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Dealing with Parents

Dealing with parents is a skill in itself which teachers must master. Parents can become friend or foe depending on how you handle them.  Here are some key tips teachers can consider when trying to keep the peace with parents of students in their room.

  • keep parents informed about curriculum and activities

Send home a monthly newsletter highlighting curriculum and special classroom activities to keep parents well informed of goings on in your classroom. Taking the guess work out of what you are doing in the classroom will make for happier parents.

 

  • Keep parents informed about incidents or concerns at school

Parents do not like surprises about their children.  Inform parents quickly and professionally about any concerns at school.

 

  • Create a welcoming environment for parents

A pleasant smile, hand shake and introduction, or brief discussion at your door to set up a time for a longer discussion will help parents feel welcome.

 

  • Keep administration informed about any parent concerns that have been voiced to you

If you see a potential for a problem with a parent or an actual concern, let your superior know as soon as possible. Administrators are able to ‘calm’ and ‘reassure’ parents about an issue when they have all the needed information beforehand.

 

  • let parents have their say

Parents advocate passionately for their children and often all they need is to be heard.

 

  • keep your students happy in your classroom because happy students create happy parents

Students returning home at the end of the day with an unhappy experience in or outside of your classroom creates unhappy parents. Creating a climate of warmth, kindness and mutual respect for all within your classroom is a first step to ensuring students return home happy at the end of the day.  Instill in your students that you are their ‘go to’ person at school if there is a problem in or outside of the classroom.  You can often solve the problem at school before it goes home when you are informed.

 

  • a positive reputation in a school will carry you far with parents

Parents talk among themselves and you have no control over this.  You want a positive reputation so do your best to win parents over.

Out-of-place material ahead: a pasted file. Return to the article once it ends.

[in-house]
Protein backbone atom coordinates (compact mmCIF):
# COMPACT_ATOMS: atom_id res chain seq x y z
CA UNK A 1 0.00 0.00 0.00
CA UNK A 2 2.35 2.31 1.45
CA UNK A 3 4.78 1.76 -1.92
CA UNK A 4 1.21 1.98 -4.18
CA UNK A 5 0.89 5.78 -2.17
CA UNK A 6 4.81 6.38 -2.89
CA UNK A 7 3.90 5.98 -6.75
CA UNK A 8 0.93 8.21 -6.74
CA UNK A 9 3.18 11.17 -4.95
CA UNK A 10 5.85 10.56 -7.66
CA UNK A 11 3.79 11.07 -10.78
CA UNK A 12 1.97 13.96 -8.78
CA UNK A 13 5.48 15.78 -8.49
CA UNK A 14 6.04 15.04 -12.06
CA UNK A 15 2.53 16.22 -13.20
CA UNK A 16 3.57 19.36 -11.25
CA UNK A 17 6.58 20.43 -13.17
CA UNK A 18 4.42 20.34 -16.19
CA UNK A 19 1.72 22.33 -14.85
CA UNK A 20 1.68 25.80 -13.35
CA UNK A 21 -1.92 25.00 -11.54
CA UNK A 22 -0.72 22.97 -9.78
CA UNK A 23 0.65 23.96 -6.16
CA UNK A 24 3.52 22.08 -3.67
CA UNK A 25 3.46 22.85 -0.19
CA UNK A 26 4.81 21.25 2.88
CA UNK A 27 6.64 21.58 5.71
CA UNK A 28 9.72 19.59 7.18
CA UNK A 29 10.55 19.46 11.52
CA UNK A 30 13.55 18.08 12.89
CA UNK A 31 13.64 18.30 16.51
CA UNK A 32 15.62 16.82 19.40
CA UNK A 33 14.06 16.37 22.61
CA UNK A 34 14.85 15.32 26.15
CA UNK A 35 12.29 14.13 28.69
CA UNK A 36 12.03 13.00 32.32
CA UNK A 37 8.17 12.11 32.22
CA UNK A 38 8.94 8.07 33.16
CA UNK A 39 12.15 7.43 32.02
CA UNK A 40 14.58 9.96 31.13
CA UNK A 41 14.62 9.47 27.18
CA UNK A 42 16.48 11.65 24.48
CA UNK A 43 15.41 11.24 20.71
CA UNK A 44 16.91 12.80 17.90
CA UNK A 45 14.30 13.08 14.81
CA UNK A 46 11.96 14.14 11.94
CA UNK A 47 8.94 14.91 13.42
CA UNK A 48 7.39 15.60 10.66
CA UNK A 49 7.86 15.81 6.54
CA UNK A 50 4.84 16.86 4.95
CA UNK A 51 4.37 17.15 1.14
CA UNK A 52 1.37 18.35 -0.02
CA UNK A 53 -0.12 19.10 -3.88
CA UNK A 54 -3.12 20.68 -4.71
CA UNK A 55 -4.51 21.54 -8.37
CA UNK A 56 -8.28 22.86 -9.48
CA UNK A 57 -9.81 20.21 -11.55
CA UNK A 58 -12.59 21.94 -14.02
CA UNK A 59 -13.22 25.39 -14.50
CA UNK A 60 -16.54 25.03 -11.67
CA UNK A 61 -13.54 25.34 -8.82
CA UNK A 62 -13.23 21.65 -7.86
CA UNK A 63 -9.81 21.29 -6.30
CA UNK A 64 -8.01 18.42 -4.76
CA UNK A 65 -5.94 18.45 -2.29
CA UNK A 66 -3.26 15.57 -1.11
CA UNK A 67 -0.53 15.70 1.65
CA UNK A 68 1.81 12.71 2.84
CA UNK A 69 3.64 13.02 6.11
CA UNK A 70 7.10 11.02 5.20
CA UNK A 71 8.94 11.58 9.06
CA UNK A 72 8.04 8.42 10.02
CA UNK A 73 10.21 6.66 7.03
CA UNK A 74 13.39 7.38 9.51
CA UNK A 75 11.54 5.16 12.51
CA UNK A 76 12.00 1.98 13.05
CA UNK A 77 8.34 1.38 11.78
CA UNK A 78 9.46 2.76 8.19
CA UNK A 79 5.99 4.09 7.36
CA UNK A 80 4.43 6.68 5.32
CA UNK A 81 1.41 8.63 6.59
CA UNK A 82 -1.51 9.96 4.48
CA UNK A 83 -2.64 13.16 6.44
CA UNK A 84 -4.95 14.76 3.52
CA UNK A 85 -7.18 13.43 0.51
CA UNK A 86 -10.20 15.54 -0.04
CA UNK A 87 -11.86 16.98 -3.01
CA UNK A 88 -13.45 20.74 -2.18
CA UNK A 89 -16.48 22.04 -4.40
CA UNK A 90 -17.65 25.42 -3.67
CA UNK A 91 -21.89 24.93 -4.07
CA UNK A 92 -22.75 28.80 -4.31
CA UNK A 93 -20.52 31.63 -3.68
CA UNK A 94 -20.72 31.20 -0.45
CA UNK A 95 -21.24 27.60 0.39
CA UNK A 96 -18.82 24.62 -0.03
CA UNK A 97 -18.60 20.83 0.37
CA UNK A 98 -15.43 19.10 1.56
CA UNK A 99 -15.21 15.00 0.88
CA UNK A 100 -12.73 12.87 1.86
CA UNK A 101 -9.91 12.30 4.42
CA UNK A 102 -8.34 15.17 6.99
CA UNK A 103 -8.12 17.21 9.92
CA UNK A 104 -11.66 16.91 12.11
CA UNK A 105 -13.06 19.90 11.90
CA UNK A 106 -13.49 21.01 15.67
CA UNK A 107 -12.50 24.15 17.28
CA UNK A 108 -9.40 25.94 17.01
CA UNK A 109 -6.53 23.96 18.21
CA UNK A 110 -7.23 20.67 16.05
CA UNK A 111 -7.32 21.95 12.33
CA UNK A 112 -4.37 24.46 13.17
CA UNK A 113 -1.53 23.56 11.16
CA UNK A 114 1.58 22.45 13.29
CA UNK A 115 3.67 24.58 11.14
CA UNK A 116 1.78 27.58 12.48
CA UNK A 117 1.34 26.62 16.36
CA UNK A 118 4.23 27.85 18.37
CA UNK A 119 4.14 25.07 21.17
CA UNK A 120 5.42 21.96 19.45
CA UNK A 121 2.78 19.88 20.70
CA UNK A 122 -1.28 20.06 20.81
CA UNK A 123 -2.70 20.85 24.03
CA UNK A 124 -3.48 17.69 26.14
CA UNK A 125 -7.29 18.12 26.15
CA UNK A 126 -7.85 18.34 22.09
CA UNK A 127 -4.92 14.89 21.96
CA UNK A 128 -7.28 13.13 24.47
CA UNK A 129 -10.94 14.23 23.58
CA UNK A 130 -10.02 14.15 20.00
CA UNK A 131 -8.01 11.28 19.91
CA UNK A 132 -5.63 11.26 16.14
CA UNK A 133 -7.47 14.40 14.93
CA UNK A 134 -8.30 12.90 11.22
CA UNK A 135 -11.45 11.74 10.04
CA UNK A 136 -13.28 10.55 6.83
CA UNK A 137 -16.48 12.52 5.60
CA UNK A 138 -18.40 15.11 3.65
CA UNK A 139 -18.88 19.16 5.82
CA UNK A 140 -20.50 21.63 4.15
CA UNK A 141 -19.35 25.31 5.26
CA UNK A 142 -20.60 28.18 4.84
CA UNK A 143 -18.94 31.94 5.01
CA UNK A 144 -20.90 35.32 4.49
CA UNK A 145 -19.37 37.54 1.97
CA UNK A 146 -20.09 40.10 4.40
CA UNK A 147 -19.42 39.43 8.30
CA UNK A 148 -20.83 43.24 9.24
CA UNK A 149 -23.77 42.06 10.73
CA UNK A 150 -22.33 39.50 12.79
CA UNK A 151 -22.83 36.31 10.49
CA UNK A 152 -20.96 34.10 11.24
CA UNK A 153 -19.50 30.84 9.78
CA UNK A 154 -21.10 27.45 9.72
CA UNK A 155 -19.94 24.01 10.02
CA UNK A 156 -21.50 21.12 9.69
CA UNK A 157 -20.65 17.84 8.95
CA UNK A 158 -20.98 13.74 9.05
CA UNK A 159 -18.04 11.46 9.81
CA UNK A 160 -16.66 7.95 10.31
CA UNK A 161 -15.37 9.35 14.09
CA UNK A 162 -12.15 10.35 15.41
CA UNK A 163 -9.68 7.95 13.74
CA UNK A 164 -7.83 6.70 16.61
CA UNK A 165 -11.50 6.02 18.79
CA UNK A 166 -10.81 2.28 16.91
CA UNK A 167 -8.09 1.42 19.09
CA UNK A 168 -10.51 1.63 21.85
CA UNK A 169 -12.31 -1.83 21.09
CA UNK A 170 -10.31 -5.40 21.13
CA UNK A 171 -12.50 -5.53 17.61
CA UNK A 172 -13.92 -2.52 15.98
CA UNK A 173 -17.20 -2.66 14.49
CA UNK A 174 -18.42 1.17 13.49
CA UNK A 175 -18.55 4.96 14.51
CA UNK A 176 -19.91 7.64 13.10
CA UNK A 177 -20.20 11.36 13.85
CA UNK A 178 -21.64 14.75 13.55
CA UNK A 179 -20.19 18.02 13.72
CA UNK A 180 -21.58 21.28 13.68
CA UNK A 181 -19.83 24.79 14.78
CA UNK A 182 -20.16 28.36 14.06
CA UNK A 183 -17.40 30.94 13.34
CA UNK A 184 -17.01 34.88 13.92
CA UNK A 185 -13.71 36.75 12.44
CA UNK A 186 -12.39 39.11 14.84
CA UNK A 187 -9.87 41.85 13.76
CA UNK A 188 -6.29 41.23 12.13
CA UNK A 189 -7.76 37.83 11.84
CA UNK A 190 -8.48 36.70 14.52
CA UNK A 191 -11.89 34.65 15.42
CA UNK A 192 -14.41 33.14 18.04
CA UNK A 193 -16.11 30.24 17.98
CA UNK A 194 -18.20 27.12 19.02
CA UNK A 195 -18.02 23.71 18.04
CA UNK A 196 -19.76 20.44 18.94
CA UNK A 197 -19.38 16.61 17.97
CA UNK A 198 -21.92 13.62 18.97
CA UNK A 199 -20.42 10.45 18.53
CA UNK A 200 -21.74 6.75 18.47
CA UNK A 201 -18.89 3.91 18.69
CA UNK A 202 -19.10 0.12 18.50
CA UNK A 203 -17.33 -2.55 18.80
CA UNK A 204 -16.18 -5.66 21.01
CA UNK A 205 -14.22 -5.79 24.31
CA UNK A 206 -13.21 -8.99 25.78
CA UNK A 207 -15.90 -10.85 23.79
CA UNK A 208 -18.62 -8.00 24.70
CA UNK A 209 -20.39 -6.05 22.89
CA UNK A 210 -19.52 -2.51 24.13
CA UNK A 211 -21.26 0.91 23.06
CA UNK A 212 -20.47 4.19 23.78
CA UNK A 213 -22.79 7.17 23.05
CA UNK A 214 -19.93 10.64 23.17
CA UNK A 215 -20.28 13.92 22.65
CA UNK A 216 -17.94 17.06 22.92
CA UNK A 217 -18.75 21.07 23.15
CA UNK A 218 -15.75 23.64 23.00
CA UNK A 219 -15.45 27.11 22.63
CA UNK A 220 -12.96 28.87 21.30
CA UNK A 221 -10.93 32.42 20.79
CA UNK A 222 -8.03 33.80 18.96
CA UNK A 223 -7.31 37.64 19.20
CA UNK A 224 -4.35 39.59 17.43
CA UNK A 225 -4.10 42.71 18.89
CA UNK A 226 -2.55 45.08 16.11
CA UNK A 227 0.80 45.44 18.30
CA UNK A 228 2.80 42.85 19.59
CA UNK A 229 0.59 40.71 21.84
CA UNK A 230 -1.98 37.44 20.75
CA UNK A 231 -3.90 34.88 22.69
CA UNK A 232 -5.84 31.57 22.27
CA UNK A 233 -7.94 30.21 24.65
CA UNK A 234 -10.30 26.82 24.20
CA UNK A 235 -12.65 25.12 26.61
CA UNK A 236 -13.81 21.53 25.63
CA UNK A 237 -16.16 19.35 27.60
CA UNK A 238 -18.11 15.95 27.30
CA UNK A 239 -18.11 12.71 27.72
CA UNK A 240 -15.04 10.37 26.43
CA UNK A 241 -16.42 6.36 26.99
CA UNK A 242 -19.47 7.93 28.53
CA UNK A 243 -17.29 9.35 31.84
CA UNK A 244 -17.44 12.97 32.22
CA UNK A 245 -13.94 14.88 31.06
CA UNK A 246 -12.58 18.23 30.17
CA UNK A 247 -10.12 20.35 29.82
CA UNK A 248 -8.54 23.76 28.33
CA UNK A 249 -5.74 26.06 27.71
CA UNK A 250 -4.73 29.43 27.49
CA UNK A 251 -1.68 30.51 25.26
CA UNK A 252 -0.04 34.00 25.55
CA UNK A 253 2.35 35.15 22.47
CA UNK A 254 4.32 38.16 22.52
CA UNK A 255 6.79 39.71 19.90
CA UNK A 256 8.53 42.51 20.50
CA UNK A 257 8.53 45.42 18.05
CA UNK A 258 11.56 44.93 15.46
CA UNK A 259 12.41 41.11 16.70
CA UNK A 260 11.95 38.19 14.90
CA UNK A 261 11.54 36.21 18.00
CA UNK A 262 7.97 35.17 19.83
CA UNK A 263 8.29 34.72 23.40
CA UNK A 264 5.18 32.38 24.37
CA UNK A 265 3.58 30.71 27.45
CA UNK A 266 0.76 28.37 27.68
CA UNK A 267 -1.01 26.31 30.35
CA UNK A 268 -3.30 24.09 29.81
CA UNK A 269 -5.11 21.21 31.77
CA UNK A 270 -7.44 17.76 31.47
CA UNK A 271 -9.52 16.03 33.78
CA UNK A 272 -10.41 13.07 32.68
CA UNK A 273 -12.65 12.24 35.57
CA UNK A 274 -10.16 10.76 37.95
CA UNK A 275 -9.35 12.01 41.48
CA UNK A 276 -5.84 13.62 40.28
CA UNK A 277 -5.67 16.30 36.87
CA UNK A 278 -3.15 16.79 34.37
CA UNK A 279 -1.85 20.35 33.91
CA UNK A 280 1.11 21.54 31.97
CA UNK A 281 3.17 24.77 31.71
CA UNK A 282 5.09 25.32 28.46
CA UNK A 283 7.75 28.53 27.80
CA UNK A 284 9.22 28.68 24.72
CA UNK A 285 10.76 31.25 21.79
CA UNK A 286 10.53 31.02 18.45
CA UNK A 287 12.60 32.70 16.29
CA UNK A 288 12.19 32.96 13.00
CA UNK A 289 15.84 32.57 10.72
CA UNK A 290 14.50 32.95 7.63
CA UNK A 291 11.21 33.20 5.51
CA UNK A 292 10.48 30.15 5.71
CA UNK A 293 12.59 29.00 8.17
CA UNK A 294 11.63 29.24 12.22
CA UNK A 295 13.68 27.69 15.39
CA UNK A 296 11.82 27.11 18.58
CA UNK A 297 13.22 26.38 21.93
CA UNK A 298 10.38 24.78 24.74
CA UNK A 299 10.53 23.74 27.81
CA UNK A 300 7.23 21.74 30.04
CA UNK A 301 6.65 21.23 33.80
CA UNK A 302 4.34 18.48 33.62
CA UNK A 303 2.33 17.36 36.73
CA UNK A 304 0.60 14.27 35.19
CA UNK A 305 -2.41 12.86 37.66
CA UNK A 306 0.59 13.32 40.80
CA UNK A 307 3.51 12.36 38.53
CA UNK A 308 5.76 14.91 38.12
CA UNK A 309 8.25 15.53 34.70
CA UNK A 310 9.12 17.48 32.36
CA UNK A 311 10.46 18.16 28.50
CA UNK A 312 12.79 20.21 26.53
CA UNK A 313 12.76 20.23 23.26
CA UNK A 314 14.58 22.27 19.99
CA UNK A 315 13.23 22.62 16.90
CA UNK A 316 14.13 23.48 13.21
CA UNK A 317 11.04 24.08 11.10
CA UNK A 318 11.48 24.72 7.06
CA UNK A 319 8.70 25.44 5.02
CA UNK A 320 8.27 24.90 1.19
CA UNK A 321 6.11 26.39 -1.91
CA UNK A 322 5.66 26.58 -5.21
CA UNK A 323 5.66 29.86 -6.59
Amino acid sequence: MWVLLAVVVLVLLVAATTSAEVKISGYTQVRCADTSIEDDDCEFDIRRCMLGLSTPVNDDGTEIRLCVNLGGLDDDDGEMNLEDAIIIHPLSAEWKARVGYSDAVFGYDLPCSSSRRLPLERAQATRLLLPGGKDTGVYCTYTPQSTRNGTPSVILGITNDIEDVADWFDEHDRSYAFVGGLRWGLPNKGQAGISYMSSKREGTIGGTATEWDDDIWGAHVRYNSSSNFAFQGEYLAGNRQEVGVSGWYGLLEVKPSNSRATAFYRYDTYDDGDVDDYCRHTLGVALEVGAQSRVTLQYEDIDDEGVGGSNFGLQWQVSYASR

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Students with Mental Illness

In my career of 27 years there were only two students whom I would say were unreachable due to mental illness.  One was diagnosed, and the other was not.

Those were tough years.

I’ve also had my share of challenging students.  We’ve all had them.

They are the ones who come to school with tons of baggage due to circumstances beyond their control. They can make teaching a classroom of students a living nightmare.

These students can however be salvaged while they are in your classroom. They will take up a lot of your mental energy, time, patience and every ounce of stamina you have, but you can make some headway with these students.

The ones with mental illness are a different story.  No amount of behavior interventions can make long term differences with these students.

Each day becomes survival mode for yourself and the rest of the students in the classroom.  I know this sounds negative but it’s a reality.

One of the most unnerving behaviors both these students presented was the way they tracked me around the room with their eyes.  Their eye contact was a direct challenge. It was mentally exhausting trying to ignore the eye tracking and avoiding making eye contact.

The eye tracking started to permeate my whole being and I kept waiting for ‘it’ to happen.  The ‘it’ could be a violent or explosive event which circumvented myself and my students being evacuated from the classroom. This was the safety plan.

After one of the evacuations, it took 15 adults 30 minutes to put my classroom back into some sort of order at the end of the day.  He was 7 years old.

No one can understand the power this eye tracking has on you until you have experienced it. You try to explain it to colleagues, family, friends but you end up stopping because you can’t explain it.  You begin to question your own mental health.

A teacher can ‘figure out’ most students after a certain amount of time, but students with mental illness cannot be ‘figured out’. You will be asked what their triggers are and you’ll shrug your shoulders. You will be asked what you can do to de-escalate the situation and you’ll shrug again.